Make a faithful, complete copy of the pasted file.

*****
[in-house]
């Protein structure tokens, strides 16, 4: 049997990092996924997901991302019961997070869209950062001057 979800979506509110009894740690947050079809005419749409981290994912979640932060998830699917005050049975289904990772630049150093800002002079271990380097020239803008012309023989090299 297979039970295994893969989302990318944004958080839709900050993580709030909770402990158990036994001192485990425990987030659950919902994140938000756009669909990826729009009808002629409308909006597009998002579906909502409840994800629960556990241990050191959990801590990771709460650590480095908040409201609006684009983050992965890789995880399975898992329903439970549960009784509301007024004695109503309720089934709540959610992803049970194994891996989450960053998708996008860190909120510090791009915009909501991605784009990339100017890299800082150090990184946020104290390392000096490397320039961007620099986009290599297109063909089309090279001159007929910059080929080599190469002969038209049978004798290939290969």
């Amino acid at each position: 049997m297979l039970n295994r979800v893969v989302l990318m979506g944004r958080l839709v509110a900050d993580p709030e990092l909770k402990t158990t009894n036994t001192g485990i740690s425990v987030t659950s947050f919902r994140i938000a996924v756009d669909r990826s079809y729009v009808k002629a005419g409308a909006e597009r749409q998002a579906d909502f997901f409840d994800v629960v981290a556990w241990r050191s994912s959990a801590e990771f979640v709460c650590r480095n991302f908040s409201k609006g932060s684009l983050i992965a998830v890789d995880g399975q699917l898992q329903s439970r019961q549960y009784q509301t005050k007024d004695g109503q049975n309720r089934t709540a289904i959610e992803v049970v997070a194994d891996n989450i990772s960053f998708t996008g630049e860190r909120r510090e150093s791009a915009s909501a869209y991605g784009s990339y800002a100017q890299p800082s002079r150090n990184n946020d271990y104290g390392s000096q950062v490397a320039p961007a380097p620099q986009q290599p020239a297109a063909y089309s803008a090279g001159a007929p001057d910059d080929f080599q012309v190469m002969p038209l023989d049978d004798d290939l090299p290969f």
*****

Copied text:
[in-house]
């Protein structure tokens, strides 16, 4: 049997990092996924997901991302019961997070869209950062001057 979800979506509110009894740690947050079809005419749409981290994912979640932060998830699917005050049975289904990772630049150093800002002079271990380097020239803008012309023989090299 297979039970295994893969989302990318944004958080839709900050993580709030909770402990158990036994001192485990425990987030659950919902994140938000756009669909990826729009009808002629409308909006597009998002579906909502409840994800629960556990241990050191959990801590990771709460650590480095908040409201609006684009983050992965890789995880399975898992329903439970549960009784509301007024004695109503309720089934709540959610992803049970194994891996989450960053998708996008860190909120510090791009915009909501991605784009990339100017890299800082150090990184946020104290390392000096490397320039961007620099986009290599297109063909089309090279001159007929910059080929080599190469002969038209049978004798290939290969």
């Amino acid at each position: 049997m297979l039970n295994r979800v893969v989302l990318m979506g944004r958080l839709v509110a900050d993580p709030e990092l909770k402990t158990t009894n036994t001192g485990i740690s425990v987030t659950s947050f919902r994140i938000a996924v756009d669909r990826s079809y729009v009808k002629a005419g409308a909006e597009r749409q998002a579906d909502f997901f409840d994800v629960v981290a556990w241990r050191s994912s959990a801590e990771f979640v709460c650590r480095n991302f908040s409201k609006g932060s684009l983050i992965a998830v890789d995880g399975q699917l898992q329903s439970r019961q549960y009784q509301t005050k007024d004695g109503q049975n309720r089934t709540a289904i959610e992803v049970v997070a194994d891996n989450i990772s960053f998708t996008g630049e860190r909120r510090e150093s791009a915009s909501a869209y991605g784009s990339y800002a100017q890299p800082s002079r150090n990184n946020d271990y104290g390392s000096q950062v490397a320039p961007a380097p620099q986009q290599p020239a297109a063909y089309s803008a090279g001159a007929p001057d910059d080929f080599q012309v190469m002969p038209l023989d049978d004798d290939l090299p290969f």